Dr. Hartley is responsible for the development of policy, tools, and metrics to facilitate private investment in conservation and the participation of farmers, ranchers and forest landowners in emerging environmental markets. Dr. Hartley recently served on assignment to the Office of the Deputy Undersecretary for Research Education and Economics, first as the Acting Administrator for the Economic Research Service and then as a Senior Advisor to the Mission Area. He previously worked for the Natural Resources Conservation Service in Washington, DC and in California and served with the U.S. Peace Corps as an agricultural extension agent in Senegal, West Africa. He is a Certified Crop Advisor, and a licensed Pest Control Advisor. Dr. Hartley attended the University of California at Davis, Davis, CA and holds a Ph.D. Ecology, emphasis Agroecology, M.Sc. Agronomy, MSc. International Agricultural Development.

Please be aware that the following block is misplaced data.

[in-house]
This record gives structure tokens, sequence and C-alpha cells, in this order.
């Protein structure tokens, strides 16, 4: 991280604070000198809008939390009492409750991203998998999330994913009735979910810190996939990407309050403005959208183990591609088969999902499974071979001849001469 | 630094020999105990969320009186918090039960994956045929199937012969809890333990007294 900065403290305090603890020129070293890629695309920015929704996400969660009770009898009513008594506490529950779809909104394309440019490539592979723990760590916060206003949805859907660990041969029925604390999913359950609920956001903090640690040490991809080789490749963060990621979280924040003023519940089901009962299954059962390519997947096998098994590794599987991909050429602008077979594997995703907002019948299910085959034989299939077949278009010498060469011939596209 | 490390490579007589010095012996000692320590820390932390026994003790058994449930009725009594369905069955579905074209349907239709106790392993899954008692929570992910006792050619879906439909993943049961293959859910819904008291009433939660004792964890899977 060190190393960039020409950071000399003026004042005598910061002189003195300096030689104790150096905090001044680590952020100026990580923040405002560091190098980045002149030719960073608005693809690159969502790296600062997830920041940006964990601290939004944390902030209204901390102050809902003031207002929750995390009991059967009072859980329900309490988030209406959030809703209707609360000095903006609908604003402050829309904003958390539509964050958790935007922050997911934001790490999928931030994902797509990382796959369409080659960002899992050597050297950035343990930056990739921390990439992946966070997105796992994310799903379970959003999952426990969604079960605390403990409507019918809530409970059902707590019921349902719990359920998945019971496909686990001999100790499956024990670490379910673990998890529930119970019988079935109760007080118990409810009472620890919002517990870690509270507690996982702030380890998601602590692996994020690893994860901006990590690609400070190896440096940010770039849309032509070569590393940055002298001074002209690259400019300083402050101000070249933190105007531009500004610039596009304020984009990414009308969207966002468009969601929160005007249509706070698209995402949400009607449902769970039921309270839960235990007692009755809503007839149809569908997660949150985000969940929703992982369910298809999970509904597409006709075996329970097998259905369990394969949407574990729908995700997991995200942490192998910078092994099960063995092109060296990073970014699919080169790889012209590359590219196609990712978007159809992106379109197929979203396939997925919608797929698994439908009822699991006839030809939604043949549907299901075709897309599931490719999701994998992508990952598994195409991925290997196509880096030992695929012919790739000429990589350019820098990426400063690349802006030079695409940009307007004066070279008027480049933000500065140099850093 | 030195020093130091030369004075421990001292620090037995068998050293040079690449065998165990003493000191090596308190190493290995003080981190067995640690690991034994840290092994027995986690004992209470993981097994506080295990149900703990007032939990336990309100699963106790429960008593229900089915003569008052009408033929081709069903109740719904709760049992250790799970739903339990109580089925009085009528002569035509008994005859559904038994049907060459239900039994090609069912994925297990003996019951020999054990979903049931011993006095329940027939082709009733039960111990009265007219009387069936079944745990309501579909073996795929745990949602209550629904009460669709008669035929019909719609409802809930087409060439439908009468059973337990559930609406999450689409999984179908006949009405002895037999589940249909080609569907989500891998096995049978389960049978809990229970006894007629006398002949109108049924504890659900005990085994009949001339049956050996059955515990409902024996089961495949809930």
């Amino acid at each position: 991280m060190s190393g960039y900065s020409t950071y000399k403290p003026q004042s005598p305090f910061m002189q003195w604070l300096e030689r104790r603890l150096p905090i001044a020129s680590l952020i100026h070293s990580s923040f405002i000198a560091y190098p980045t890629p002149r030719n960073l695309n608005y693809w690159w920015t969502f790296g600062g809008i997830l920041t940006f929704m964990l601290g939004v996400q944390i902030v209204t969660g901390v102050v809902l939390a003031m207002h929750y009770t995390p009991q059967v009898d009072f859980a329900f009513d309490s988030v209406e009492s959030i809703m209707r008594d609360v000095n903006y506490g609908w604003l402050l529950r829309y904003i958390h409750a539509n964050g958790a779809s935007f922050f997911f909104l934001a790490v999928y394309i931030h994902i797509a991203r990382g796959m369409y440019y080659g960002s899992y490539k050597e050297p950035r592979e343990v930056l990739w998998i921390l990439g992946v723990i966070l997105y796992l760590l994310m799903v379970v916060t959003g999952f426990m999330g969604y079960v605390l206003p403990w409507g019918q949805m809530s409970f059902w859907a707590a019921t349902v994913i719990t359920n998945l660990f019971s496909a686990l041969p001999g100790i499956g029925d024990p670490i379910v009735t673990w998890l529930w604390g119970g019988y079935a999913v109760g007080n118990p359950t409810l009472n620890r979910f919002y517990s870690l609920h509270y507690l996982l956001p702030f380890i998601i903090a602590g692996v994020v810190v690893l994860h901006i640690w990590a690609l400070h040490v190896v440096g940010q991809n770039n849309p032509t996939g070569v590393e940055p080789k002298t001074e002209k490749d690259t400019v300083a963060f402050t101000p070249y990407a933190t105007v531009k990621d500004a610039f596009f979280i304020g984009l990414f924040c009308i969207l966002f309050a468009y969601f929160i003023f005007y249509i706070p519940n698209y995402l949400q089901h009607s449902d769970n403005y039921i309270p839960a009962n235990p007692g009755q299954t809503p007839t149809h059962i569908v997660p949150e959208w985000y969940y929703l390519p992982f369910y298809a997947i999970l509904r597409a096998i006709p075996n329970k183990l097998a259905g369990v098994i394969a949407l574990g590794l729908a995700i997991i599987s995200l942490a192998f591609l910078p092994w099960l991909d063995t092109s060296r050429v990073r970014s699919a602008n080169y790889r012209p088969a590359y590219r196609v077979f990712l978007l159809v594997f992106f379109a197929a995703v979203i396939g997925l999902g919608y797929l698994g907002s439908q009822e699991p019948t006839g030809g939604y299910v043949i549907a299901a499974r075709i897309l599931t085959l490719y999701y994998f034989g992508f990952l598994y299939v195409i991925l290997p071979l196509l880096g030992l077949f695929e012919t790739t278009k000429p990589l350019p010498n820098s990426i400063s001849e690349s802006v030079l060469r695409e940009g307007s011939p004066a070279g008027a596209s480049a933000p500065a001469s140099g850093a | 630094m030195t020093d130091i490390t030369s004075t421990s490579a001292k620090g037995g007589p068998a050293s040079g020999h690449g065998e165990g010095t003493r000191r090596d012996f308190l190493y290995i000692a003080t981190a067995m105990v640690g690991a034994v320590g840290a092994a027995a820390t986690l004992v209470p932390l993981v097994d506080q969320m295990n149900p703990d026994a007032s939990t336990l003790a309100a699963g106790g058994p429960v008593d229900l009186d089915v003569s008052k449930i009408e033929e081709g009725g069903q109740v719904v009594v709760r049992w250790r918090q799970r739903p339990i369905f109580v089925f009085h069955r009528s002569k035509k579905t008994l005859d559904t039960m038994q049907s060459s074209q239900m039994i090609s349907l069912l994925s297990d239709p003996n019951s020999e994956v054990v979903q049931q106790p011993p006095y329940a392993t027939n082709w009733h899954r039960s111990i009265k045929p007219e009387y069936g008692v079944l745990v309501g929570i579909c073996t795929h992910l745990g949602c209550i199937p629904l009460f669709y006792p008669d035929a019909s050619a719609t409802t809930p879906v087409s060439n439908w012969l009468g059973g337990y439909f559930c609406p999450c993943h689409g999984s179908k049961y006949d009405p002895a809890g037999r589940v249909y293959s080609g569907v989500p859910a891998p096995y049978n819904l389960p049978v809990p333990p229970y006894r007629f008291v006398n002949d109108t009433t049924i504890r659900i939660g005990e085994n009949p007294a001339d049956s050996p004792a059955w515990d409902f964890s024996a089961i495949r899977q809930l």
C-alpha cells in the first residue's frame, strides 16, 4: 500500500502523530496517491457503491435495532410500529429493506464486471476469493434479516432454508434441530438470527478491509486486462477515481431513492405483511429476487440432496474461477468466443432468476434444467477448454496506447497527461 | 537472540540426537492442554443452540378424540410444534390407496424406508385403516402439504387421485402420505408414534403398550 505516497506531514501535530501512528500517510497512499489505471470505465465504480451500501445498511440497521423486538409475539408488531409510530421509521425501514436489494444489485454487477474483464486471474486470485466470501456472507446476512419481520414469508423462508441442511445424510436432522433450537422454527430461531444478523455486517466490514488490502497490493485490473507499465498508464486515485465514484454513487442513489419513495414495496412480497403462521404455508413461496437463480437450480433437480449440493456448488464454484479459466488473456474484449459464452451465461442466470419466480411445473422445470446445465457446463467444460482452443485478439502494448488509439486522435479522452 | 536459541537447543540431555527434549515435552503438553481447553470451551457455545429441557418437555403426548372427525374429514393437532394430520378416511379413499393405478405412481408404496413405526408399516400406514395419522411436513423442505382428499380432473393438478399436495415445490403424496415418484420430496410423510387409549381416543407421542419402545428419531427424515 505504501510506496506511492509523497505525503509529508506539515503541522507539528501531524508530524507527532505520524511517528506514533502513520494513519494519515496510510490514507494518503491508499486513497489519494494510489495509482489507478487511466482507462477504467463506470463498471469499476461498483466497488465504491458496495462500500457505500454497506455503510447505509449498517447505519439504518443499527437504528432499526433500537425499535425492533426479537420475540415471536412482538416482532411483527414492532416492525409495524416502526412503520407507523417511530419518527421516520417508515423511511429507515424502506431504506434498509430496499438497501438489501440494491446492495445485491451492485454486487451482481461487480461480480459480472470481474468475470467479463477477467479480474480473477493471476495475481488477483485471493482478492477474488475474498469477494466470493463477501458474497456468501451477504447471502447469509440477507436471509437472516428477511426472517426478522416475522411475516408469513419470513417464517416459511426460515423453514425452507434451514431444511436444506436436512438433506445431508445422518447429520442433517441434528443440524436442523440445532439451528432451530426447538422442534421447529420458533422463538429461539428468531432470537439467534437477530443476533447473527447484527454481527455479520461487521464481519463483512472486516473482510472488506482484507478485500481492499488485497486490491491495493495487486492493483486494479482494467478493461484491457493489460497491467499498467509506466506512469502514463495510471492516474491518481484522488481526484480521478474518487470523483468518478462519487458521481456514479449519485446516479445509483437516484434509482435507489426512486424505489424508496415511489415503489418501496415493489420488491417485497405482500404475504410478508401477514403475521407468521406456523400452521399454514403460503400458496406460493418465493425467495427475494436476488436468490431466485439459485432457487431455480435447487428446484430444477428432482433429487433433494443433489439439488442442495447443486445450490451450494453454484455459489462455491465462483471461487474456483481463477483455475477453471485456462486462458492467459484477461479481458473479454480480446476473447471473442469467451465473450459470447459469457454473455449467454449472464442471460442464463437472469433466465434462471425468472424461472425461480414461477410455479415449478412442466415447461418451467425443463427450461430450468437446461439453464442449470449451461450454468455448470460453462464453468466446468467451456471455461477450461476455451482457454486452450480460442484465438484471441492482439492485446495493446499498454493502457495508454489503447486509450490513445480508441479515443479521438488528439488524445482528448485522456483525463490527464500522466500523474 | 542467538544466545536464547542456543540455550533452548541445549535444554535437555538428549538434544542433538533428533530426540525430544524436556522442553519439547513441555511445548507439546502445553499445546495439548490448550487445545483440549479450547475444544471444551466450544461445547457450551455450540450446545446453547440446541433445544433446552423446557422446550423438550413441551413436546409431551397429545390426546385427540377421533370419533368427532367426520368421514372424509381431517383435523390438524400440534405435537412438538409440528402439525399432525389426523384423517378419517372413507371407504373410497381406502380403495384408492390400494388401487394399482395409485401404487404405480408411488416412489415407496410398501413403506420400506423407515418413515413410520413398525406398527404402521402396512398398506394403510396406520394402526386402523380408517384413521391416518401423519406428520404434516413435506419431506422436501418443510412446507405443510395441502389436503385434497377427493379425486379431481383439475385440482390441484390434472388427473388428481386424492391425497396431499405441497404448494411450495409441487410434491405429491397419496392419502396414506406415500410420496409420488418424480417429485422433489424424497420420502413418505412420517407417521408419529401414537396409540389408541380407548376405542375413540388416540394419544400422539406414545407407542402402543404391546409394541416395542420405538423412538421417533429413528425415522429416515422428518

Irene Margaret Xiarchos is a Senior Economist with the Office of Energy and Environmental Policy. She has a PhD in Natural Resource Economics, and a long career in research and policy, evaluating the intersection of energy with agriculture, the environment, and rural development. She is responsible for the GHG estimates from energy use in agriculture, and explores opportunities for sustainable development with a focus in resource management, infrastructure, value chains, markets and trade.
Jan Lewandrowski is a Senior Economist in the Office of Energy and Environmental Policy. Jan directs analysis of economic and technical issues related to the agriculture and forest sectors in the areas of climate change adaptation and mitigation, the greenhouse gas implications of renewable fuels, and land use change.
Mindy Selman is a Senior Analyst with the Office of Energy and Environmental Policy. Her areas of expertise include environmental markets (with a focus on water quality and carbon markets) as well as other market-based mechanisms for promoting conservation, conservation metrics, and farm-scale tools for estimating environmental benefits. Ms. Selman leads the development of the Nutrient Tracking Tool (NTT), a farm-scale tool for estimating nutrient and sediment losses from crop and pasture lands.